After dark on Thursday, Sept. 29, the Ohio Sigma chapter of Sigma Phi Epsilon (SigEp) gathered in Nord Hall. None of them, not even their president, knew why the meeting had been called.
A staff member from the fraternity’s headquarters told the group that their charter was revoked due to a violation of university policy made while the chapter was already on probation. Representatives from the Department of Student Affairs, the Office of University Housing and the Greek Life Office (GLO) were also present at the meeting.
The 18 members living in the SigEp house were given until 4 p.m. the next Sunday, Oct. 2, to move to other residence halls or off-campus.
”Devastation, confusion, hostility about sums up the progress of the meeting,” said former Chapter President Ryan Miller. “We were informed we were no longer recognized as members of our beloved chapter and later told that we were ‘not committed to meeting the fraternity’s most basic expectations and living by our values.’”
On a Friday in September, about 25 members of the Ohio Sigma chapter had held a party with alcohol in the chapter’s house, with new members present. An individual made a recording at the party, and that was sent to the GLO which then contacted SigEp headquarters.
The Ohio Sigma chapter had undergone escalating disciplinary action over the past couple of years, including a membership review by their headquarters and three university hearings. Following the third hearing, SigEp’s probation included a warning that any further policy violations would result in revocation of their charter. An Alumni Advisory Council (AAC) was also placed in control of the chapter as part of the probation.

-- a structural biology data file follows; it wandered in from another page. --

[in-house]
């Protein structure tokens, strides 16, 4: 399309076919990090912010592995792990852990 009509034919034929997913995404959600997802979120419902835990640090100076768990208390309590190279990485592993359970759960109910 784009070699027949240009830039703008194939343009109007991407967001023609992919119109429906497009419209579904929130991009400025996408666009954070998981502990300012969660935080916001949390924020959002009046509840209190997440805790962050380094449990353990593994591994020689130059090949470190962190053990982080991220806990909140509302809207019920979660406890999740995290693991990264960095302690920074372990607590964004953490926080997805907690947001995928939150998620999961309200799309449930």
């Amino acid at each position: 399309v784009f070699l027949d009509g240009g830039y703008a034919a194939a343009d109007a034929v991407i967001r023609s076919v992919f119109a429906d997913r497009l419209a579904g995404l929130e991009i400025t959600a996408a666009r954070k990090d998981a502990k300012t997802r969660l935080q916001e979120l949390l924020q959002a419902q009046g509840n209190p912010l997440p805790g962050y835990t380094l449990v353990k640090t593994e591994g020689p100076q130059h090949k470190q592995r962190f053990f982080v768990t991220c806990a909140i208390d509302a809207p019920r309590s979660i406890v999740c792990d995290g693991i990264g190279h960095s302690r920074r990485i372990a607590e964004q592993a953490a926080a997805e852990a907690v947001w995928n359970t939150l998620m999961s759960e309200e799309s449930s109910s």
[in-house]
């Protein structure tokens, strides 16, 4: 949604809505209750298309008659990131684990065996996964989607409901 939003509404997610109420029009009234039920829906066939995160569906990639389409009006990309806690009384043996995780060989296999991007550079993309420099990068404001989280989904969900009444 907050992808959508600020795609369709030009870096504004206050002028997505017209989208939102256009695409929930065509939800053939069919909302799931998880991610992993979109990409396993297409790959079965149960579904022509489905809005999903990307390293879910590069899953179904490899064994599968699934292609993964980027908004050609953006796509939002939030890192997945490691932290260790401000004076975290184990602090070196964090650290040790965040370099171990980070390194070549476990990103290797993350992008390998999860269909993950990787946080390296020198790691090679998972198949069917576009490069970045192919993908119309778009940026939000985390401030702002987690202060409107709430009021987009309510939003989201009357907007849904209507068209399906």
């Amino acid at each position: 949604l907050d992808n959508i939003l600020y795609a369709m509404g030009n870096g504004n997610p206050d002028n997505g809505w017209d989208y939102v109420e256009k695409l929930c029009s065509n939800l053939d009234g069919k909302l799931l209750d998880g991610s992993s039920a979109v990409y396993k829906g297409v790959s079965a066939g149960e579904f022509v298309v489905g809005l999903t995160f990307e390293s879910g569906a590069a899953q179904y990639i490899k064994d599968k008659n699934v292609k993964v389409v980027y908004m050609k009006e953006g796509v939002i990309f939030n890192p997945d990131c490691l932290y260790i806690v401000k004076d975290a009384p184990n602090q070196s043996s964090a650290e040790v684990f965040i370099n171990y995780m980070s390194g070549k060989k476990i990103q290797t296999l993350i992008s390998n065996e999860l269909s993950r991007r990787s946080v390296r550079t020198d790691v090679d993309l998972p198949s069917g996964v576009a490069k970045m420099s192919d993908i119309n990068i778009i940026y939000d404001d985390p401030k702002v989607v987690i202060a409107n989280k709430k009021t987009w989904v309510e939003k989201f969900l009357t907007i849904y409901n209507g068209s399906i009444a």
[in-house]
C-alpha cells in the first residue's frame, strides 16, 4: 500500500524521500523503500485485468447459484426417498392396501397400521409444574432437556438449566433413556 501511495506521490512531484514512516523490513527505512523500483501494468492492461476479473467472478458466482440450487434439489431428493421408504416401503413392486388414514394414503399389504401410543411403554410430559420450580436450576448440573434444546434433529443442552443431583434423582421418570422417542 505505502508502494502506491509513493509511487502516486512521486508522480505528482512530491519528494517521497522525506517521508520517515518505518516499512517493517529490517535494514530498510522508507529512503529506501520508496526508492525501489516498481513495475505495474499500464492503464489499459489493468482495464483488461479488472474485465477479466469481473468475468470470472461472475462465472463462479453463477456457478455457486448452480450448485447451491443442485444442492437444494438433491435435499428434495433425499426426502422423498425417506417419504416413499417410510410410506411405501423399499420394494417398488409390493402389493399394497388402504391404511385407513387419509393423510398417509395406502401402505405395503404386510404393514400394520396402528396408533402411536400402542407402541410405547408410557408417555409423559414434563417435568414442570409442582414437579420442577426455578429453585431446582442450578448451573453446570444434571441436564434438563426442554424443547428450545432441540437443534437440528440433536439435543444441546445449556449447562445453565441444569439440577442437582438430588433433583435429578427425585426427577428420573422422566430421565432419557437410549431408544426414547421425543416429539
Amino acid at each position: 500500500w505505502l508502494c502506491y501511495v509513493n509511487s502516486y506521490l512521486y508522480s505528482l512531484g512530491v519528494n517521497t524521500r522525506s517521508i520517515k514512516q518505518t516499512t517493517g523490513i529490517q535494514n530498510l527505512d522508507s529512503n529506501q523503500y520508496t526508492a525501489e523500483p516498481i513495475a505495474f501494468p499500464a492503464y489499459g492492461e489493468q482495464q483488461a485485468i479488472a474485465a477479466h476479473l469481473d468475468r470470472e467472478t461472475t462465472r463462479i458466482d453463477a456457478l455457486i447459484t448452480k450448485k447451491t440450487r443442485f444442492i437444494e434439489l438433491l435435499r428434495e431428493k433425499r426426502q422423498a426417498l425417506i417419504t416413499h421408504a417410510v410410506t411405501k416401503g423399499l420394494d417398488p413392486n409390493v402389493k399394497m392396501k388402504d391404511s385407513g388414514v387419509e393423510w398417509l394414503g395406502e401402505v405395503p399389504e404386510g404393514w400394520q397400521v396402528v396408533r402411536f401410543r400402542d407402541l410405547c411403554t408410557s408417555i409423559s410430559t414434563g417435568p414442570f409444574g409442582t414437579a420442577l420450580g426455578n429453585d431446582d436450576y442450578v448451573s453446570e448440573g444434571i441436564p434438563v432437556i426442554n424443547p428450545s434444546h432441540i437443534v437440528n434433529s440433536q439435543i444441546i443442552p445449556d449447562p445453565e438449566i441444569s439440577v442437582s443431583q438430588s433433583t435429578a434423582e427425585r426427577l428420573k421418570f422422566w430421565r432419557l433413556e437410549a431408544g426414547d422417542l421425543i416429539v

Once the recent violation was known, SigEp headquarters and the AAC met with the GLO. The AAC voted unanimously to revoke the chapter’s charter, and SigEp headquarters upheld that decision. According to GLO Director Mark Starr and Interfraternity Congress President William Oldham, if headquarters had not made the decision, it is likely that Case Western Reserve University would still have revoked the charter, given the group’s probation terms.
Members are officially “suspended,” meaning that they are not permitted to wear their chapter’s letters or formally associate with the fraternity, until graduation. After that, they will have normal alumni status in the fraternity. Vice President for Student Affairs Lou Stark has already determined that SigEp will return to campus in 2020, in time for the chapter’s 25th anniversary at CWRU.
According to Starr, a fraternity’s headquarters may close a couple of chapters a year. At CWRU, a chapter has been closed approximately every ten years; the most recent was in 2007, and the last one before that was in 1996.
“I am saddened that it came to this,” said Starr. “We work hard to try to avoid closing chapters. When we know a group is struggling, we try to get all involved parties together to work to get the chapter back on track. A lot of time and effort was put in by all involved in this case, and it’s disappointing that this was the result.”